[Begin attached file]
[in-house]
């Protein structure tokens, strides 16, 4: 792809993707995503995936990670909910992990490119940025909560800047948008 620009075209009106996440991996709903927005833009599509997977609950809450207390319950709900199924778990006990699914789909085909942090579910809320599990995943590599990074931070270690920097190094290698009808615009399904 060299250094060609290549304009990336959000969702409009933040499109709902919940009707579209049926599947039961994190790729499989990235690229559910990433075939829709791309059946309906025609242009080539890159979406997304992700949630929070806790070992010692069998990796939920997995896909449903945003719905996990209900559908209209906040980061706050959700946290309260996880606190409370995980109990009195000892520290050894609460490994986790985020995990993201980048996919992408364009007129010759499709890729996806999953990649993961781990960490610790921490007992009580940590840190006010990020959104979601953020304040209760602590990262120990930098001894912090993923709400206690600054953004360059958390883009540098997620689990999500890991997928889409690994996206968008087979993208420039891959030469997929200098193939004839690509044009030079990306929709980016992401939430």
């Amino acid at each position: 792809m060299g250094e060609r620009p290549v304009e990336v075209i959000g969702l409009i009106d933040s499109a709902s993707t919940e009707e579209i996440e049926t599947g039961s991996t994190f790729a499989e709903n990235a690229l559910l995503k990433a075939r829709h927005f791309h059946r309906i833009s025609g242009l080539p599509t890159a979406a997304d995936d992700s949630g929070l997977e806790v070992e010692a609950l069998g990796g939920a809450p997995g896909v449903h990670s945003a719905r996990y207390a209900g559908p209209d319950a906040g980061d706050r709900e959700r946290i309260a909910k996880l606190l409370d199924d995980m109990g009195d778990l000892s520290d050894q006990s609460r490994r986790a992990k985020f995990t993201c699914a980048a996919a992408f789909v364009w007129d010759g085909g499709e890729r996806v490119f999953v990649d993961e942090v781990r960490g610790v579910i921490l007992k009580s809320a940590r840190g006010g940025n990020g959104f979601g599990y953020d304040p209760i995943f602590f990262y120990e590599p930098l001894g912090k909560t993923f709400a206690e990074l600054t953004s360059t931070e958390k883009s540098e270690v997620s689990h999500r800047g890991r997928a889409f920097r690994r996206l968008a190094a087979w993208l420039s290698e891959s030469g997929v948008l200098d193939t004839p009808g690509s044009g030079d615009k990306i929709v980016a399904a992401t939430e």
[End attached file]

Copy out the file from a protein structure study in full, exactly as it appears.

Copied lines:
[in-house]
């Protein structure tokens, strides 16, 4: 792809993707995503995936990670909910992990490119940025909560800047948008 620009075209009106996440991996709903927005833009599509997977609950809450207390319950709900199924778990006990699914789909085909942090579910809320599990995943590599990074931070270690920097190094290698009808615009399904 060299250094060609290549304009990336959000969702409009933040499109709902919940009707579209049926599947039961994190790729499989990235690229559910990433075939829709791309059946309906025609242009080539890159979406997304992700949630929070806790070992010692069998990796939920997995896909449903945003719905996990209900559908209209906040980061706050959700946290309260996880606190409370995980109990009195000892520290050894609460490994986790985020995990993201980048996919992408364009007129010759499709890729996806999953990649993961781990960490610790921490007992009580940590840190006010990020959104979601953020304040209760602590990262120990930098001894912090993923709400206690600054953004360059958390883009540098997620689990999500890991997928889409690994996206968008087979993208420039891959030469997929200098193939004839690509044009030079990306929709980016992401939430």
């Amino acid at each position: 792809m060299g250094e060609r620009p290549v304009e990336v075209i959000g969702l409009i009106d933040s499109a709902s993707t919940e009707e579209i996440e049926t599947g039961s991996t994190f790729a499989e709903n990235a690229l559910l995503k990433a075939r829709h927005f791309h059946r309906i833009s025609g242009l080539p599509t890159a979406a997304d995936d992700s949630g929070l997977e806790v070992e010692a609950l069998g990796g939920a809450p997995g896909v449903h990670s945003a719905r996990y207390a209900g559908p209209d319950a906040g980061d706050r709900e959700r946290i309260a909910k996880l606190l409370d199924d995980m109990g009195d778990l000892s520290d050894q006990s609460r490994r986790a992990k985020f995990t993201c699914a980048a996919a992408f789909v364009w007129d010759g085909g499709e890729r996806v490119f999953v990649d993961e942090v781990r960490g610790v579910i921490l007992k009580s809320a940590r840190g006010g940025n990020g959104f979601g599990y953020d304040p209760i995943f602590f990262y120990e590599p930098l001894g912090k909560t993923f709400a206690e990074l600054t953004s360059t931070e958390k883009s540098e270690v997620s689990h999500r800047g890991r997928a889409f920097r690994r996206l968008a190094a087979w993208l420039s290698e891959s030469g997929v948008l200098d193939t004839p009808g690509s044009g030079d615009k990306i929709v980016a399904a992401t939430e």